Harvey Gulf International Marine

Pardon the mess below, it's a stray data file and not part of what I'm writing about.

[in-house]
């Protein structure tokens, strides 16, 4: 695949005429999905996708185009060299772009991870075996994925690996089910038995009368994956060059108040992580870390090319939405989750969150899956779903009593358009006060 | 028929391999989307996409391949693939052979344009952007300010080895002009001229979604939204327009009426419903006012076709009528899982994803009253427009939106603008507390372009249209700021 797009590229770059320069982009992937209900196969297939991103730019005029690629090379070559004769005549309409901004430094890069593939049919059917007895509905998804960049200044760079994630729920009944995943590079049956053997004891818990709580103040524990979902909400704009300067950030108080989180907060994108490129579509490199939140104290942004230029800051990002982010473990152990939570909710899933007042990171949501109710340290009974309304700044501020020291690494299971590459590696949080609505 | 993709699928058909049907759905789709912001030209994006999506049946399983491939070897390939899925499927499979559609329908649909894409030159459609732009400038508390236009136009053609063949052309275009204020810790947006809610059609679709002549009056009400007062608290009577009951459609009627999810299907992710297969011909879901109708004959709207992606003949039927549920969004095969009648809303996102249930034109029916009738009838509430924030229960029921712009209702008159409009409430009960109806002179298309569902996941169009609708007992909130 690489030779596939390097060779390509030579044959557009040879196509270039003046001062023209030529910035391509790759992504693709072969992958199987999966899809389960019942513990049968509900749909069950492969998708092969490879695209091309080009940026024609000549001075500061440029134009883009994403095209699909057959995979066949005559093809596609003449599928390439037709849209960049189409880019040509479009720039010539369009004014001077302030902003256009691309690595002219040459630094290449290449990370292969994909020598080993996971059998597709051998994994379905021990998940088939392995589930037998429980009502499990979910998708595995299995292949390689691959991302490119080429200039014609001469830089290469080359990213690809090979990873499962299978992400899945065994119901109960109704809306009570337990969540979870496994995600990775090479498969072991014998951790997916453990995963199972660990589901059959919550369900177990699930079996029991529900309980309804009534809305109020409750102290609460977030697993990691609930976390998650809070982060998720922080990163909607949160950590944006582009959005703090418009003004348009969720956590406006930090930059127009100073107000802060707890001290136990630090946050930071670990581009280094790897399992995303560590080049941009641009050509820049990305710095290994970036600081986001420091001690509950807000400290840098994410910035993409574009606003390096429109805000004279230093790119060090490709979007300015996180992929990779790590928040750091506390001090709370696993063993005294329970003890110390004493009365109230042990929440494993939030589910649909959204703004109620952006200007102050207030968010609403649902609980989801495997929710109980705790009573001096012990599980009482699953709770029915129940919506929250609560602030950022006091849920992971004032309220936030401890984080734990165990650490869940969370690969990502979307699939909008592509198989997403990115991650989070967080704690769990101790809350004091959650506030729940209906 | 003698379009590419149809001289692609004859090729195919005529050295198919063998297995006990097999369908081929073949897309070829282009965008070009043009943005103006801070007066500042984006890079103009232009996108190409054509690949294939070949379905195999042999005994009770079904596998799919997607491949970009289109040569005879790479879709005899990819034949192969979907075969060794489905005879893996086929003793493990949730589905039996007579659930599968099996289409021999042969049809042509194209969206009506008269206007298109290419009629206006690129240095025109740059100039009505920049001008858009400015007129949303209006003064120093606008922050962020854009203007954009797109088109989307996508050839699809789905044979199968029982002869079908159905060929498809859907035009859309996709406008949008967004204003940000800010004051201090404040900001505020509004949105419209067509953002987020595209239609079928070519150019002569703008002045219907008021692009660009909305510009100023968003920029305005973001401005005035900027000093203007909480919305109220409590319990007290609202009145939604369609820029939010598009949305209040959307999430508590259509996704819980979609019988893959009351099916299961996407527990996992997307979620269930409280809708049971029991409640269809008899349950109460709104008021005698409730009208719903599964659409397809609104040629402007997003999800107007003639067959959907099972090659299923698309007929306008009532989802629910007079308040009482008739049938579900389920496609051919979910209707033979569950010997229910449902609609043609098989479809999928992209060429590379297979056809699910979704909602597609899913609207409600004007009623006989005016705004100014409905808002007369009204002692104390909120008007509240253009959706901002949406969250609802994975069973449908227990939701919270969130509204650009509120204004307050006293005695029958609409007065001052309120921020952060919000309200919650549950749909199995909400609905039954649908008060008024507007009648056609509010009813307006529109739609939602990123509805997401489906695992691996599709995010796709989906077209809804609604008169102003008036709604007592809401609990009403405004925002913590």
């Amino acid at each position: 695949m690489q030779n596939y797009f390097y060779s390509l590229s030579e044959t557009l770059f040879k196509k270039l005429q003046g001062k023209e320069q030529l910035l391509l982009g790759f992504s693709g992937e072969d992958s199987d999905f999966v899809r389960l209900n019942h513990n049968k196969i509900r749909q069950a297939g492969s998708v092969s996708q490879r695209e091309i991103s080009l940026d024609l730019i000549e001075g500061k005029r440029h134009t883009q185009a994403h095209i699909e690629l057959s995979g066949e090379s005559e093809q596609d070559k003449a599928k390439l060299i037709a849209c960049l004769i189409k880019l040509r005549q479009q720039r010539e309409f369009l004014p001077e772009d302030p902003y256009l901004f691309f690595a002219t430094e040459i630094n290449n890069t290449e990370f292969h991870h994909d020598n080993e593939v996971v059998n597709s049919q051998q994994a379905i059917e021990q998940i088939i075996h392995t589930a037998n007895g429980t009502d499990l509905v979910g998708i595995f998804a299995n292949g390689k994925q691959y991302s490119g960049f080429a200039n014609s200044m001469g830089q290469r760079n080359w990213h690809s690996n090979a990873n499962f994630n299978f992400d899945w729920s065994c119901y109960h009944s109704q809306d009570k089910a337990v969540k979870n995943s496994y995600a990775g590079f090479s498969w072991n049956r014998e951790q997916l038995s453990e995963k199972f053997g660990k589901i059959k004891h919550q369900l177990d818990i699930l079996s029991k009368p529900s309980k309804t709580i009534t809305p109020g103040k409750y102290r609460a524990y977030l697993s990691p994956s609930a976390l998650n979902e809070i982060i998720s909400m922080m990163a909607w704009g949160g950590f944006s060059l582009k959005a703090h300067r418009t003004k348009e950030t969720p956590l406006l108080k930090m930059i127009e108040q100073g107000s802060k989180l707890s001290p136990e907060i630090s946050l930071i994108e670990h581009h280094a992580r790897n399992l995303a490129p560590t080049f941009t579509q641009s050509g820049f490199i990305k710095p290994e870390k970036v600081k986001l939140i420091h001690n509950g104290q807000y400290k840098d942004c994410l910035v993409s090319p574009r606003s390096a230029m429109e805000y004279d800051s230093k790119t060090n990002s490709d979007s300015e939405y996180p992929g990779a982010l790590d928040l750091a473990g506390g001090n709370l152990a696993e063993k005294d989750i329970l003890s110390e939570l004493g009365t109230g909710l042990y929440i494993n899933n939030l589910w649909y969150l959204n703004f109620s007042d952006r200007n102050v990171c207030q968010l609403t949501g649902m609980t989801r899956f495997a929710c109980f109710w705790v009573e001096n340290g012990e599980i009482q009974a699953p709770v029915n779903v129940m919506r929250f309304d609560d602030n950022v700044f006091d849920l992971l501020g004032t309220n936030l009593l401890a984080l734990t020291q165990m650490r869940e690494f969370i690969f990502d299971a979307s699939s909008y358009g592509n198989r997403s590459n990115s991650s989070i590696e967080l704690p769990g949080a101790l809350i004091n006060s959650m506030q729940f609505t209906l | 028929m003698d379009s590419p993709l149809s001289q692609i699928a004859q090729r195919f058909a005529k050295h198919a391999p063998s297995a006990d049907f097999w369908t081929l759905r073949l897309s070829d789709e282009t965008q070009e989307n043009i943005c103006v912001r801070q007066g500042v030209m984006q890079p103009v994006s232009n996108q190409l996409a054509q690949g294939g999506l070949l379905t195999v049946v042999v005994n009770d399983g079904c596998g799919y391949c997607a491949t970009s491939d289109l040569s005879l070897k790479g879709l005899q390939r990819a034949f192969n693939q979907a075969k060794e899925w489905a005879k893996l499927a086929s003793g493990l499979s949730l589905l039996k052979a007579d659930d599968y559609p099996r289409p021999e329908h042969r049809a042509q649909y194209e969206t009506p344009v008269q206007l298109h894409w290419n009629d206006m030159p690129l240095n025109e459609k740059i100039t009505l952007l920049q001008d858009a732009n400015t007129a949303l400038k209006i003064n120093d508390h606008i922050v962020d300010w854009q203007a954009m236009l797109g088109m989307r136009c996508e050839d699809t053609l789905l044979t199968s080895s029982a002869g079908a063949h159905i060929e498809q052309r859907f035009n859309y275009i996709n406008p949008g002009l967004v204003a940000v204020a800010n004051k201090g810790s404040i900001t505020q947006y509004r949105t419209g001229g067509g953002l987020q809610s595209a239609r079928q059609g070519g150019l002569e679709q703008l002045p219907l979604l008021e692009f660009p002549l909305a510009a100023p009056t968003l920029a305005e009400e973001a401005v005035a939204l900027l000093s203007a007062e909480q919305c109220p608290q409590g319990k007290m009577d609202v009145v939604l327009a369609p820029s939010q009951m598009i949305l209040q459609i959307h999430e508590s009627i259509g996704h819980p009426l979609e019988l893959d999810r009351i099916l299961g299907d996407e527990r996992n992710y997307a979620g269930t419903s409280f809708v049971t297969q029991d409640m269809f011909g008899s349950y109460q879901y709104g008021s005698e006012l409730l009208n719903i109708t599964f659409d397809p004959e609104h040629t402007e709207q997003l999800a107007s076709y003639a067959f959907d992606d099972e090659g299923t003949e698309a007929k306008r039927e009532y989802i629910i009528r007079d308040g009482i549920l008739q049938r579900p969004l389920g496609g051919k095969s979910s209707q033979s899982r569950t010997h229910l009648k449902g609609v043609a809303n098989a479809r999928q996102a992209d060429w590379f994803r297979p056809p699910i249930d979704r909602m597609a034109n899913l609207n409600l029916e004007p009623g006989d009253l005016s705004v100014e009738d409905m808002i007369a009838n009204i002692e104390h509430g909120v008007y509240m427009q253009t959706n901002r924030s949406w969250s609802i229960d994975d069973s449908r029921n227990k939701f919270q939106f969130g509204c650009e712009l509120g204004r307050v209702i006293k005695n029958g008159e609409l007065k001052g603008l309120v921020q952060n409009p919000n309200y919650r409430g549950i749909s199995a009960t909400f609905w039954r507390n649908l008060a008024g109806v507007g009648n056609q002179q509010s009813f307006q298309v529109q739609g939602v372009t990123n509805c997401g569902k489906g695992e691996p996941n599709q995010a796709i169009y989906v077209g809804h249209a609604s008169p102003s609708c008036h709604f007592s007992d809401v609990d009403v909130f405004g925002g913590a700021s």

Founded in 1960 and headquartered in New Orleans, Louisiana, Harvey Gulf International Marine is an operator of Jones Act offshore towing vessels and offshore supply vessels. The company provides offshore rig moving, anchor handling and offshore drilling supply services for jack-up, platform and semi-submersible drilling rigs and drill ships in the Gulf of Mexico (GOM) region as well as internationally. Harvey operates its vessels out of Port Fourchon, Louisiana, with a primary focus on supplying services to the deepwater and ultra-deepwater offshore oil industry operating in water depths up to 12,000ft. The company operates primarily through two divisions: the offshore towing vessel division, and the offshore supply vessel division. Deepwater offshore towing vessels Harvey's deepwater offshore towing vessels are characterized by having high bollard pull (an indication of the maximum pulling force and duration that a ship can exert), sophisticated electronics and navigation systems, and special equipment such as large capacity towing winches, kort nozzles, bow thrusters and line stabilizing clamps known as 'Shark Jaws'. Harvey's new generation, US flagged offshore supply vessels are ABS DP-2 certified and range in size from 240ft up to 280ft.  New-build offshore supply vessels Harvey's new generation, US flagged offshore supply vessels are ABS DP-2 certified and range in size from 240ft up to 280ft. The company also has under construction six new-build, 300ft, ABS DP-2 certified, 5,600t dead weight capacity, diesel electric, FiFi 1, ENVIRO+, Green Passport (GP) certified offshore supply vessels. Also in the new-build construction is a 310ft multi-purpose construction vessel, which is scheduled for delivery in March 2013. The Harvey Deep-Sea will be ABS DP-2 certified, ENVIRO+ and GP certified, and equipped with an active heave-compensated 165t knuckle boom crane capable of lifting / setting 100t at depths up to 10,000ft. New-build LNG offshore supply vessels Additionally included in Harvey's new-build construction are the first US flagged LNG offshore supply vessels. The two SV310DF vessels will be dual-fuel with LNG capacity for seven days with three engines at full RPM. In addition, the vessels will be ABS DP-2 Certified, will carry 5,520t of deadweight at load line and have a transit speed of 13kt. With stringent governmental demands for both reduced emissions and clean burning energy use, this is another example of Harvey Gulf's commitment to meeting its clients' future needs. Harvey's customers primarily consist of the major independent oil and gas companies and drilling contractors, many of whom have had relationships with the company for over ten years. Harvey's top ten clients include names such as Chevron, Noble, Royal Dutch Shell, Transocean, Diamond Offshore, Rowan, Saipem and ENI Petroleum. These customers, the majority of which are large corporate investment grade leaders in their respective industries, have produced over 70% of the company's total revenues year-over-year. Offshore towing and supply services Demand for offshore towing and supply services is primarily driven by oil and gas exploration and production and the movement of rigs, including semi-submersible and jack-up rigs. However, other factors such as offshore construction, platform installation and dismantling, and cargo movements also contribute to marine support vessel demand. Harvey has established itself as a preferred provider of offshore towing and supply services by developing and maintaining a track record of reliability and safety performance versus its competitors. The company has demonstrated strong operational and financial performance over the past two years, which was a difficult time for the shipping and offshore services industry. Due to its strong management team, which has positioned the company as one of the premier providers of offshore towing vessel and offshore supply vessel services, Harvey has successfully weathered the downturn in the industry, the volatility in commodity prices, the banking collapse, and the Gulf of Mexico oil spill in 2010.